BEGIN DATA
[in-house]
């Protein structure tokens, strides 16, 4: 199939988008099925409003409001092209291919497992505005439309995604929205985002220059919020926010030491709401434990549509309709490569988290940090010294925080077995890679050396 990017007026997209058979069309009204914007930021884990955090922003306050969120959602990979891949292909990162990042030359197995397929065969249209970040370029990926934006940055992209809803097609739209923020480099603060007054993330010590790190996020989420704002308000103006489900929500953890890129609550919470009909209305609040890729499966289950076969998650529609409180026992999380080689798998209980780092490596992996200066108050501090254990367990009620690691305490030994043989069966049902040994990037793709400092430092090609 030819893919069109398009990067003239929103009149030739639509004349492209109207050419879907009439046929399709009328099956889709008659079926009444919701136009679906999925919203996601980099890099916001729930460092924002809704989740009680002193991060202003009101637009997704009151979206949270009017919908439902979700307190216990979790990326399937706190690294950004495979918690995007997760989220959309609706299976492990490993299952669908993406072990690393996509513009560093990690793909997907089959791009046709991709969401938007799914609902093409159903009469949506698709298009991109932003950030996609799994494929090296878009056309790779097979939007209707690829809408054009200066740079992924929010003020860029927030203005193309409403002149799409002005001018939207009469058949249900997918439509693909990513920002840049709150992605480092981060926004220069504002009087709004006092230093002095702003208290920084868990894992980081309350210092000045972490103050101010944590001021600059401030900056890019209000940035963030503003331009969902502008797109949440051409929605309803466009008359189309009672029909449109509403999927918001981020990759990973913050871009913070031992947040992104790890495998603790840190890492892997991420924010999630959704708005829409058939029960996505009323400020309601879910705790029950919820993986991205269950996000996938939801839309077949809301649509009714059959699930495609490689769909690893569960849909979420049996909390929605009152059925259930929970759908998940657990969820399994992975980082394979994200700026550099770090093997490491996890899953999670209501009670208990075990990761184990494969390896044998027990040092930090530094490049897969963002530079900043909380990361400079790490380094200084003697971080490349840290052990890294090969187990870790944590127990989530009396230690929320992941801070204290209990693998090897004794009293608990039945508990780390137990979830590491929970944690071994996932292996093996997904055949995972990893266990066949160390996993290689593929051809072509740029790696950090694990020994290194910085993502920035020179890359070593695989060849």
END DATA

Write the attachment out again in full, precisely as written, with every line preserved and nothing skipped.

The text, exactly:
[in-house]
């Protein structure tokens, strides 16, 4: 199939988008099925409003409001092209291919497992505005439309995604929205985002220059919020926010030491709401434990549509309709490569988290940090010294925080077995890679050396 990017007026997209058979069309009204914007930021884990955090922003306050969120959602990979891949292909990162990042030359197995397929065969249209970040370029990926934006940055992209809803097609739209923020480099603060007054993330010590790190996020989420704002308000103006489900929500953890890129609550919470009909209305609040890729499966289950076969998650529609409180026992999380080689798998209980780092490596992996200066108050501090254990367990009620690691305490030994043989069966049902040994990037793709400092430092090609 030819893919069109398009990067003239929103009149030739639509004349492209109207050419879907009439046929399709009328099956889709008659079926009444919701136009679906999925919203996601980099890099916001729930460092924002809704989740009680002193991060202003009101637009997704009151979206949270009017919908439902979700307190216990979790990326399937706190690294950004495979918690995007997760989220959309609706299976492990490993299952669908993406072990690393996509513009560093990690793909997907089959791009046709991709969401938007799914609902093409159903009469949506698709298009991109932003950030996609799994494929090296878009056309790779097979939007209707690829809408054009200066740079992924929010003020860029927030203005193309409403002149799409002005001018939207009469058949249900997918439509693909990513920002840049709150992605480092981060926004220069504002009087709004006092230093002095702003208290920084868990894992980081309350210092000045972490103050101010944590001021600059401030900056890019209000940035963030503003331009969902502008797109949440051409929605309803466009008359189309009672029909449109509403999927918001981020990759990973913050871009913070031992947040992104790890495998603790840190890492892997991420924010999630959704708005829409058939029960996505009323400020309601879910705790029950919820993986991205269950996000996938939801839309077949809301649509009714059959699930495609490689769909690893569960849909979420049996909390929605009152059925259930929970759908998940657990969820399994992975980082394979994200700026550099770090093997490491996890899953999670209501009670208990075990990761184990494969390896044998027990040092930090530094490049897969963002530079900043909380990361400079790490380094200084003697971080490349840290052990890294090969187990870790944590127990989530009396230690929320992941801070204290209990693998090897004794009293608990039945508990780390137990979830590491929970944690071994996932292996093996997904055949995972990893266990066949160390996993290689593929051809072509740029790696950090694990020994290194910085993502920035020179890359070593695989060849």